By Nellie Brown
At this time of year, as the trees are leafing out, insects that feed on them are showing up as well. One of these is the eastern tent caterpillar (Malacosoma americanum).
The adult moth is rarely seen, but the larval caterpillars create webs in the limb crotches of the trees on which they are feeding – close to or on the trunk. Usually these trees are in the rose family, including but not limited to cherries, plums, crabapples, hawthorns, apples, peaches, and pears.
When the insect population on a tree becomes large, it can significantly defoliate the tree and create large, unsightly webs. Most healthy trees quickly re-grow their leaves, but weak and unhealthy trees will be stressed by these insect pests.
Eastern tent caterpillars complete their life cycle in about a year. The caterpillars hatch in the spring and form their characteristic webs. They feed mostly in the early morning, evening, and at night, and hide inside the web during the heat of the day.
After feeding on a host tree through several larval stages, the grown caterpillars crawl off to find a place to form a silky cocoon and pupate. When the adult moths emerge from the cocoons in mid to late summer, they mate and females lay egg masses on the twigs of host trees.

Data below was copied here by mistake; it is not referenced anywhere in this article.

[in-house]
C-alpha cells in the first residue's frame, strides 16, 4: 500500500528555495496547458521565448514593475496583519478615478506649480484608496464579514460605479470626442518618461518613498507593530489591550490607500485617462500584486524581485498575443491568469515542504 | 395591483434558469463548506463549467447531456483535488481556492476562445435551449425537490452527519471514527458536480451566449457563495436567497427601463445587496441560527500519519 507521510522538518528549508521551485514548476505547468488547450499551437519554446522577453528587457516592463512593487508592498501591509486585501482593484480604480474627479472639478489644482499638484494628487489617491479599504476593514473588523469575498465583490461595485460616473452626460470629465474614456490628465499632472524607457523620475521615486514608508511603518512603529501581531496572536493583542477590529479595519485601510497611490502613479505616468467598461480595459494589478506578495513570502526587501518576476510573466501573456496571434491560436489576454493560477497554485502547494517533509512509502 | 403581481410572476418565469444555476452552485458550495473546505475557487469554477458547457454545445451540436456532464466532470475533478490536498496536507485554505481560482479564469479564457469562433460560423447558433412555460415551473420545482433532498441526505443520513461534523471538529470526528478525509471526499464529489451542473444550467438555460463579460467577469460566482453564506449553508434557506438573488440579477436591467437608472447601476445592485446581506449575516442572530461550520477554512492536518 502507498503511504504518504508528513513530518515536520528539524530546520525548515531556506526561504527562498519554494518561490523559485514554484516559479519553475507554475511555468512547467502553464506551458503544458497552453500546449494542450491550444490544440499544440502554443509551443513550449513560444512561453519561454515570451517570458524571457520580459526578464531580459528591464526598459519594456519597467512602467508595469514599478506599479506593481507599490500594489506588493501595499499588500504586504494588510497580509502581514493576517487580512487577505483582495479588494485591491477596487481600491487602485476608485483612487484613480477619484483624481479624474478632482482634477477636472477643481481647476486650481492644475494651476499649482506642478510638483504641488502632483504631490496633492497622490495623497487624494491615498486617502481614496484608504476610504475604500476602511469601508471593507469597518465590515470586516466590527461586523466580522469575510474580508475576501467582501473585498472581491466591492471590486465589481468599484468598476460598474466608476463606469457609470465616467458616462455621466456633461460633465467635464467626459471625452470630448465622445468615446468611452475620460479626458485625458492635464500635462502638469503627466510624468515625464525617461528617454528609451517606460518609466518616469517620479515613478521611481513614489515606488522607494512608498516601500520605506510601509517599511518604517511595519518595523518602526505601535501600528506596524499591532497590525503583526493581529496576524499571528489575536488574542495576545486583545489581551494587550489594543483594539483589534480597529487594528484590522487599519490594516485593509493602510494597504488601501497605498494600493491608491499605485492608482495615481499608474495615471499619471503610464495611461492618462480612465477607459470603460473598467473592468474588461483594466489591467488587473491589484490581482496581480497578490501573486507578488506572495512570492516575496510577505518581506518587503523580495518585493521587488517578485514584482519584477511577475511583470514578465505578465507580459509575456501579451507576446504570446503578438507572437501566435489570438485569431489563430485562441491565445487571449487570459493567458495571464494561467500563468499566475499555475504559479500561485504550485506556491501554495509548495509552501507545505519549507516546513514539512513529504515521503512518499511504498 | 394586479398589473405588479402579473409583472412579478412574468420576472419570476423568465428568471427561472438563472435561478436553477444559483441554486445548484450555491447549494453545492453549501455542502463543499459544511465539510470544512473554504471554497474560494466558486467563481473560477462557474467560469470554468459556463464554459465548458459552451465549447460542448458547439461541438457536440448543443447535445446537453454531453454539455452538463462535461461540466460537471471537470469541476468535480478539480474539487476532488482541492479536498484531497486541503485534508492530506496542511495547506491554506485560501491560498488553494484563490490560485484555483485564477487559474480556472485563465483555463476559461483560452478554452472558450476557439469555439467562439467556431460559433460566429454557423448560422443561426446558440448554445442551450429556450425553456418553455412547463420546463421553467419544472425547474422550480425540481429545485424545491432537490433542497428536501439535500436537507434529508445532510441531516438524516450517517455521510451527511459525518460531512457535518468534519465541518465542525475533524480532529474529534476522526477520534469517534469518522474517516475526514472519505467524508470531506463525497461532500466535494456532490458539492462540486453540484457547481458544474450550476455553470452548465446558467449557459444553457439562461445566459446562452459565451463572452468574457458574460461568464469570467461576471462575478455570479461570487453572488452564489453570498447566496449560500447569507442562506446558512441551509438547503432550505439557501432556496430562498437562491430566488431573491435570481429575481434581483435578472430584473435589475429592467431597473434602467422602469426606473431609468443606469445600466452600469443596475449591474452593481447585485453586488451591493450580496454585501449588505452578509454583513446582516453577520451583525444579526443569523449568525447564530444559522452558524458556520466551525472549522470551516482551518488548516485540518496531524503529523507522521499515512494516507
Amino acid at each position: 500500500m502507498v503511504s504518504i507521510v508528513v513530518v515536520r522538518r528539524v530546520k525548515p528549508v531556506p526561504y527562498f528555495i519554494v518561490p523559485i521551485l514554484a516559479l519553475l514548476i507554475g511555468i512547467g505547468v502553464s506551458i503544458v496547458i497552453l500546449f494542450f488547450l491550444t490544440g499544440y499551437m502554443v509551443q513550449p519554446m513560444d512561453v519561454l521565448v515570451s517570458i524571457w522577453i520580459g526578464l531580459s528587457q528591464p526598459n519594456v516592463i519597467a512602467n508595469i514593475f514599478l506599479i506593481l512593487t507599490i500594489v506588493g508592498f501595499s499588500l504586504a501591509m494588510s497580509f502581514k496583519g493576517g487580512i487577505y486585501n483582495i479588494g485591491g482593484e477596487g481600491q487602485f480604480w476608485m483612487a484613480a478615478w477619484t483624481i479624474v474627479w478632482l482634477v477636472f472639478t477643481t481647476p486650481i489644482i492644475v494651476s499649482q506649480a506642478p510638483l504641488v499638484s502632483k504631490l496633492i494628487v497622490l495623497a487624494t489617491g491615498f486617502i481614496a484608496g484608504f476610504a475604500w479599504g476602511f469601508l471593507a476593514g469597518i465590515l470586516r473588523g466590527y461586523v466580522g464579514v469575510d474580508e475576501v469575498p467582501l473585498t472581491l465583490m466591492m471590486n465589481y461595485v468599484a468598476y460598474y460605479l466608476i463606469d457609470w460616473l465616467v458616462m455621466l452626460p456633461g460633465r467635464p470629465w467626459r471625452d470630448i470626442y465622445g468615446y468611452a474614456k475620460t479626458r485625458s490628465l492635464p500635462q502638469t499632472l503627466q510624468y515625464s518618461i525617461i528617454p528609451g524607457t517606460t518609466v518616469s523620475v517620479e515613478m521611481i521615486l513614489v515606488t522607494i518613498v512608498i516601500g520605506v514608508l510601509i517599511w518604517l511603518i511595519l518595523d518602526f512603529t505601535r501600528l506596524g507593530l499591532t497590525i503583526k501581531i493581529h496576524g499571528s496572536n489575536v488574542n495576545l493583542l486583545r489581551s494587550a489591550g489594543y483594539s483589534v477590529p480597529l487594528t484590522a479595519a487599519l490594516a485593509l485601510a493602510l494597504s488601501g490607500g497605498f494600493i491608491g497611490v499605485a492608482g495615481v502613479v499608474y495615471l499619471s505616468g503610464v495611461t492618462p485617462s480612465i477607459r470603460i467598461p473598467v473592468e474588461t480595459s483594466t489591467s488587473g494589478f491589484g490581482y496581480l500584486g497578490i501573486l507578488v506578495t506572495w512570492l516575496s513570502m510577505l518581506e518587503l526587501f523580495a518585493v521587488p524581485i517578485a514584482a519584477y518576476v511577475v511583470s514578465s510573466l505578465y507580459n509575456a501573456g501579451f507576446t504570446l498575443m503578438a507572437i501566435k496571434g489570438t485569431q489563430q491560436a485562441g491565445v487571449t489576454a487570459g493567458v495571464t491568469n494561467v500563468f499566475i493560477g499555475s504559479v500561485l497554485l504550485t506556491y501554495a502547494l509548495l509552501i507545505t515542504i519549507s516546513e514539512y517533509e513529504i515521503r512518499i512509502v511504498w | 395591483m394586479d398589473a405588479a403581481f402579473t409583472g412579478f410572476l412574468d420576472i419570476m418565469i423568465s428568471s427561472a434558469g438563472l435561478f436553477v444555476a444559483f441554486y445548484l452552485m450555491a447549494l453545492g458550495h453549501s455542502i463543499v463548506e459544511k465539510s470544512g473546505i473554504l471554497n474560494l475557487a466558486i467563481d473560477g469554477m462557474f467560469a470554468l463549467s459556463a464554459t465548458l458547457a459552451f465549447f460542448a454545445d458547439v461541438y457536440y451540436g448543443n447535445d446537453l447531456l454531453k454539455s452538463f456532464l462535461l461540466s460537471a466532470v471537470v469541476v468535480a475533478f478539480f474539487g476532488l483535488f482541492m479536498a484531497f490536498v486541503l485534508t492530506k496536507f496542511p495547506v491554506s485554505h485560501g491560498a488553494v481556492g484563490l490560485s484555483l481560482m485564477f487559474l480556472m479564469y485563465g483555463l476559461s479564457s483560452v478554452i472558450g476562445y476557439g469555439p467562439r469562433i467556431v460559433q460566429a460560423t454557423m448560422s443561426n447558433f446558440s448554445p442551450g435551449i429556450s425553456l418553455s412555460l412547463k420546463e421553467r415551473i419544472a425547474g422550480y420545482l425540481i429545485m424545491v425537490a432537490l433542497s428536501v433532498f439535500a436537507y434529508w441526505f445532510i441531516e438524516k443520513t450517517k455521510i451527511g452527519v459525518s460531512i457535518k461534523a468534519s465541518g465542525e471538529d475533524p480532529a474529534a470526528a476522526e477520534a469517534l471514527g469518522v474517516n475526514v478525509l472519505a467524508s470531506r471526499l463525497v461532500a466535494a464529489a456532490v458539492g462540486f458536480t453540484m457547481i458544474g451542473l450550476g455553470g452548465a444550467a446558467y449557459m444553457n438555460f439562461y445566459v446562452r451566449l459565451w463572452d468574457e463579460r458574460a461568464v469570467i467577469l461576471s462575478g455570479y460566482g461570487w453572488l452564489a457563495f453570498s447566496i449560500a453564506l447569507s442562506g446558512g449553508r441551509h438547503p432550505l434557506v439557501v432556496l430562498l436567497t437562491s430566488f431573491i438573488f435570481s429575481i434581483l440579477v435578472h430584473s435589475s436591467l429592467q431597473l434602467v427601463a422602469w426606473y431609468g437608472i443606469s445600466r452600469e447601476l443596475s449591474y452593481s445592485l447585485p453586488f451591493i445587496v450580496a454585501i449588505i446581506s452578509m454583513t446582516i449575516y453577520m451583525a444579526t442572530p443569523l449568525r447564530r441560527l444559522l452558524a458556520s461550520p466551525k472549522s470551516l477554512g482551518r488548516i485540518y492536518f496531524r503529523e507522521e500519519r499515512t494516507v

Removing the shiny egg masses in the fall will reduce problems the following spring.
Wild birds will snap up the caterpillars to feed their young, and tearing open the somewhat sticky webs with a twig will improve their access to these pests. If you aren’t concerned about feeding the local bird population, open the web and dowse it with a bucket of soapy dishwater.
Biological control agents such as B.t. (Bacillus thuringiensis kurstaki) can be effective when the caterpillars are small. Larger caterpillars will require a more potent insecticide such as a carbaryl, like Sevin. However, after they are about a month old and in their final larval stages, insecticides have almost no effect.
Do not use fire or blowtorches to control these insects. The damage done to the tree by fire will be far greater than damage from the caterpillars.
I have also seen a close relative of the eastern tent caterpillar in Missouri. Forest tent caterpillars (Malacosoma disstria) are a minor pest of forest trees such as oaks, and rarely cause significant issues.
Eastern tent caterpillars are often confused with fall webworms, but the latter usually don’t become noticeable until mid to late summer and their webs are found at the end of limbs, not in the crotches.
Nellie Brown has worked in the green industry for over fifteen years, first as a nursery inspector for the Missouri Department of Agriculture, now as an independent consultant and certified arborist. She helps people solve their insect and disease problems with their trees, garden and home. Her website is: www.nelliebrownconsulting.com.